In the preferred sawing process, the ingot 40 is moved by the feeder 35 across the top surface 32 such that a portion of the ingot 40 to be cut projects into an area 9 defined by cutting surface 8. At this stage, the blade 5 is in an initial cutting position. The amount by which ingot 40 projects into an area 9 defined by the cutting surface 8 is a function of the thickness of the wafer 50 to be formed and the kerf thickness of the blade. The term “kerf” may be defined as the width of a cut made by blade 5. The area 9 is substantially larger than the ingot 40 to be sliced. The load arm 10 is then displaced downward to cause blade 5 to cut through the ingot and through the holding unit, as described below. The wafers 50 may have a thickness of about 0.005 inches or more.
Referring now to FIG. 2, the load arm 10 guides the blade 5 through the ingot 40 and a portion of holding unit 60 until a wafer 50 is formed. The cutting surface 8 of blade 5 slices the ingot 40 and holding unit 60 in a direction normal to the top surface of the ingot 40. After the wafer 50 is formed, the load arm 10 moves the blade 5 to its initial cutting position. For the next blade cut, the ingot 40 is again advanced by feeder 35 into area 9. The cutting surface 8 is then urged through the ingot 40 and a portion of holding unit 60 to form another wafer 50. The wafer may then be removed from the holding unit 60 manually or mechanically. It should be noted that blade 5 may cut through a portion or the entirety of holding unit 60.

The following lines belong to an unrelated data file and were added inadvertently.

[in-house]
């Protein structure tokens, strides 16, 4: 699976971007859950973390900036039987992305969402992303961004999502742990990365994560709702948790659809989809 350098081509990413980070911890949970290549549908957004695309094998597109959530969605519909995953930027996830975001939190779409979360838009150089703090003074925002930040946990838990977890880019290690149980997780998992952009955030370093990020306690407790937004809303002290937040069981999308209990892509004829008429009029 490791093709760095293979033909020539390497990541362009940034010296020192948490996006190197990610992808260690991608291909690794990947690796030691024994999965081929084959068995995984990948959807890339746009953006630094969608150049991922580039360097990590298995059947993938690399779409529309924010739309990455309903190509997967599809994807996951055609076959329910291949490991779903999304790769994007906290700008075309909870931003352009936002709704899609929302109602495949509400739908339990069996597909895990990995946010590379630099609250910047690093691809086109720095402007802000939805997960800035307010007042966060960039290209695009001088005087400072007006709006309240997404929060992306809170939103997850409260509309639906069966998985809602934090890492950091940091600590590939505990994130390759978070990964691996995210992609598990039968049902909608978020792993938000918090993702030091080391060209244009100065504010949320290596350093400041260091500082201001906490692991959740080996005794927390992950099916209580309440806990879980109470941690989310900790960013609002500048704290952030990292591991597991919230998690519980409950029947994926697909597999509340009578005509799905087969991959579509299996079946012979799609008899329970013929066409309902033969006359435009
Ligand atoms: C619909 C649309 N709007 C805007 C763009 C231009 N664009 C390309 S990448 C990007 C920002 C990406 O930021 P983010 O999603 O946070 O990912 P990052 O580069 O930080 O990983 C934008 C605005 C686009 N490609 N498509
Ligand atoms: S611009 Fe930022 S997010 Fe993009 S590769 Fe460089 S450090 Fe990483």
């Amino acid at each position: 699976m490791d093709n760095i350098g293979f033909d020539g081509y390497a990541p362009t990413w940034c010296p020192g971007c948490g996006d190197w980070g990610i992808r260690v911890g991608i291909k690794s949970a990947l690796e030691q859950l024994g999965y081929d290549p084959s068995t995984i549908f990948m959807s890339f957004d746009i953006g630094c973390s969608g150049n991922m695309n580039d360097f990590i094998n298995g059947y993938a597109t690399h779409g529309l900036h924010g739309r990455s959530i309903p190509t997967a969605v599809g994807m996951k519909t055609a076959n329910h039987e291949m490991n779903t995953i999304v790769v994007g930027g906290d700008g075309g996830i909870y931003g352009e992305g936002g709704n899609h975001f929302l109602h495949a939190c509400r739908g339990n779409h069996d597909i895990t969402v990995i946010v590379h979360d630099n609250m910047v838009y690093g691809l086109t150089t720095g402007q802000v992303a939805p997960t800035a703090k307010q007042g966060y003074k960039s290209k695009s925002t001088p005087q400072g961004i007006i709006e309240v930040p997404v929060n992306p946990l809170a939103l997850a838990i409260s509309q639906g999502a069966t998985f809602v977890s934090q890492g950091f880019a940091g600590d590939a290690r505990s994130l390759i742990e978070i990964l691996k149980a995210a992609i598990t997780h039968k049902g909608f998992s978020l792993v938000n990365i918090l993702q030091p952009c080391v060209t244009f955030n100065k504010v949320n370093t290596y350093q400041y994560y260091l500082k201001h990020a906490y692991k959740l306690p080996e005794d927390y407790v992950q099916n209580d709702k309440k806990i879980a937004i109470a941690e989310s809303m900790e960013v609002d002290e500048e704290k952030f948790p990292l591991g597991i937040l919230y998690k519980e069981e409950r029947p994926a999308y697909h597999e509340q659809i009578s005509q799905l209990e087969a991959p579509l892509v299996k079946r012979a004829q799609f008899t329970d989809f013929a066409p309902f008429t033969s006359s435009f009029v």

In another processing regime, a plurality of cutting-type wires may be advanced through the entire length of the ingot to form a plurality of wafers in one saw cut. The plurality of wires may be spaced apart by a distance about equal to the thickness of the desired wafers 50 plus the kerf thickness. In this case, the feeder 35 is not required.
As discussed above, in known manufacturing methods, when the blade 5 contacts the ingot 40 and the holding unit 60, the resulting wafers often chip (FIG. 2). The chipping may add labor and material costs to the manufacturing process. This results partially due to the instability imposed on the blade when it slices through the varying materials between the holding unit and the ingot.
It has been found that forming the holding unit 60 from substantially the same material as the ingot 40 minimizes the chipping of the resulting wafers 50. For example, the ingot 40 and the holding unit 60 may be formed from silicon. In one embodiment, the holding unit 60 is formed from scrap ingots. Alternatively, the holding unit 60 may be formed from a bar of silicon into a desired shape. The material of the holding unit 60 may include dislocations or polycrystalline material.
FIG. 3 illustrates a cross-section of a first embodiment of a holding unit 160. The holding unit 160 includes a top surface 162, a bottom surface 164, and legs 170 and 172. The legs 170 and 172 may be tapered. As shown in FIG. 3, the top surface 162 is designed to correspond to the bottom surface of the ingot 40.